A novel methodology is proposed for soil moisture content (SMC) estimation using the feature level fusion of Senti-nel-1 and Landsat-8 satellite datasets. This fusion consists of concatenating Temperature Vegetation Dryness Index (TVDI) to the feature vector (radar and physical features) of the inversion of the Integral Equation Model (IEM) through Artificial Neural Networks (ANN) to reduce vegetation effects on Sentinel-1 estimation. This methodology is applied on Blackwell farms, Guildford, United Kingdom, where ground truth and satellite data were collected dur-ing 2017. The preliminary SMC estimation results show lower RMSE errors (by 0.474%) and less bias than the IEM inversion method.
This paper provides a novel approach for the fusion of Synthetic Aperture Radar (SAR) images and Automatic Identification System (AIS) data for the tracking of vessels over sea areas. At this aim, SAR and AIS data are simulated and optimized for the upcoming NovaSAR-S maritime and stripmap modes. These simulated data are used to test the proposed tracking methodology in real time scenario. The results also give practical guidelines on how to task NovaSAR-S to cover uncooperative vessels over the revisit time of the satellite considering the Doppler shift due to the radial velocity of the target.
A new algorithm for land classification is presented in this paper and is based on the fusion of Multispectral, Panchromatic and Synthetic Aperture Radar (SAR) images. The novel approach relies on Generalized Intensity-Hue-Saturation (G-HIS) transform and the Wavelet Transform (WT). The fused image is derived by modulating the SAR texture with the high features details of the Panchromatic WT and by injecting this product at the place of G-HIS high feature details. Finally, a classification is performed on the fused product by using a Maximum Likelihood (ML) classifier. The algorithm has been tested on data acquired by Sentinel-1 (SAR) and Landsat-8 (Multispectral and Panchromatic) over the area of Greater Doha in Qatar in 2017. Results show an increment of 3% in the overall accuracy for the fused product compared to the Multispectral dataset.
Achiri Lotfi, Guida Raffaella, Iervolino Pasquale (2018) SAR and AIS Fusion for Maritime Surveillance,Proceedings of the 4th International Forum on Research and Technologies for Society and Industry
Institute of Electrical and Electronics Engineers (IEEE)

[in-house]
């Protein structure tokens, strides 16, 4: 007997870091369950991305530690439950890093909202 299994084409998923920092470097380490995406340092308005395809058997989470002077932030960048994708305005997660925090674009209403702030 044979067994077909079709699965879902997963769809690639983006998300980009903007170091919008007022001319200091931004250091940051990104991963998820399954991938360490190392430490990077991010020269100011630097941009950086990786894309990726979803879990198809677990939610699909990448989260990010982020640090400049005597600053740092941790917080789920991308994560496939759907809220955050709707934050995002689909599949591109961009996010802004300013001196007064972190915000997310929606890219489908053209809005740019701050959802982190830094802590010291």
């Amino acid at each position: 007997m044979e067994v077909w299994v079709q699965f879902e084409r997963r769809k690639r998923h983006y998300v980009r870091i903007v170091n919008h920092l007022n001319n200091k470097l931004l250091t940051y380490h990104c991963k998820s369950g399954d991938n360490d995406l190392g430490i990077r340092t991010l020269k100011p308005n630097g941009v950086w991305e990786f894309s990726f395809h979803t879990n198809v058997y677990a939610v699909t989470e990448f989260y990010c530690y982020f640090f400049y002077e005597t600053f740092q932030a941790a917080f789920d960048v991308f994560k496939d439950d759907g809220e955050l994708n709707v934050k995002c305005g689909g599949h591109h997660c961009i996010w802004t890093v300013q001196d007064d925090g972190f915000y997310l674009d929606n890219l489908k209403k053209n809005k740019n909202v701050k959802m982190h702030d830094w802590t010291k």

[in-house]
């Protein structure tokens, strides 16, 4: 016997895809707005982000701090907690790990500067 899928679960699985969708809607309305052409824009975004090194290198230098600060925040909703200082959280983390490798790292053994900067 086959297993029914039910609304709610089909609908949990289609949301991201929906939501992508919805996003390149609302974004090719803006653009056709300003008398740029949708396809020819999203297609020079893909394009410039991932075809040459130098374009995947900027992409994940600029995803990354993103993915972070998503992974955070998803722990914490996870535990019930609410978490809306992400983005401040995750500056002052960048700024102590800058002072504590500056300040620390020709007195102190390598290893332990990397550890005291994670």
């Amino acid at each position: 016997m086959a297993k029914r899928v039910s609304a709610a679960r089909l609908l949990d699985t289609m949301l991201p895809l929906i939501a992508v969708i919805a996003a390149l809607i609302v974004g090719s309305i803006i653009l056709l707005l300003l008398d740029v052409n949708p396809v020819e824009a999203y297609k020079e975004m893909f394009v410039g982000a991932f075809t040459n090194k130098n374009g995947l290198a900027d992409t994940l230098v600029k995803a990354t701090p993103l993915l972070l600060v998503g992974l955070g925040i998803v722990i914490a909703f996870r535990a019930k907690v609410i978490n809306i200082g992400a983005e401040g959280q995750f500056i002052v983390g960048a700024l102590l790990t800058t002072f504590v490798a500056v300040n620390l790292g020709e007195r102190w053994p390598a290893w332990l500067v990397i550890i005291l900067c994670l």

This paper presents a novel approach to fuse
Synthetic Aperture Radar (SAR) images and Automatic
Identification System (AIS) data for maritime surveillance. The
procedure consists of four steps. First, ship detection is performed
in the SAR image using a Constant False Alarm Rate (CFAR)
algorithm; then feature extraction (ship position, heading and size)
is performed on ships detected in the SAR image, the third step
consists in identifying the detected ships and extracting the same
features from the AIS data. The final step is to feed the fusion
block with both features vectors extracted separately from the
SAR and AIS. Here the arithmetic mean function is established.
The algorithm is tested using simulated SAR images and AIS data.
Preliminary results of the fusion of SAR and AIS data are
presented and discussed.
The request for maritime security and safety applications has increased in the recent past. In this scenario, Synthetic Aperture Radar (SAR) sensors are one of the most effective means thanks to their capability to get images independently from daylight and weather conditions.
In the SAR ship-detection field, many algorithms have been presented in literature; however none of them has ever considered the aspects behind the interaction of the electromagnetic wave between the target and the surrounding sea.
This thesis explores the electromagnetic interaction arising between the ship and the sea and, firstly, a novel model to evaluate the Radar Cross Section (RCS) backscattered from a canonical ship is derived. RCS is modelled according to Kirchhoff Approximation (KA) within the Geometric Optics (GO) solution. The probability density function relative to the double reflection contribution is derived for all polarizations and the new model is validated on SAR images showing a good match between the theoretical values and those ones measured on real SAR images.
Then, a novel ship detector, based on the Generalized Likelihood Ratio Test (GLRT) where both the sea and the ship electromagnetic models are considered, is proposed. The GLRT is compared to the CFAR algorithm through Monte Carlo simulations in terms of ROCs (Receiver Operating Characteristic curves) and computational load at different bands (S, C and X). Performances are also compared through simulations with different orbital and scene parameters. The GLRT is then applied to datasets acquired from different sensors operating at different bands: the Target to Clutter Ratio (TCR) is computed and detection outcomes are compared with AIS data. Results show that the GLRT presents better ROCs and greatly improves the TCR, but its computational time is slower when compared to the CFAR algorithm.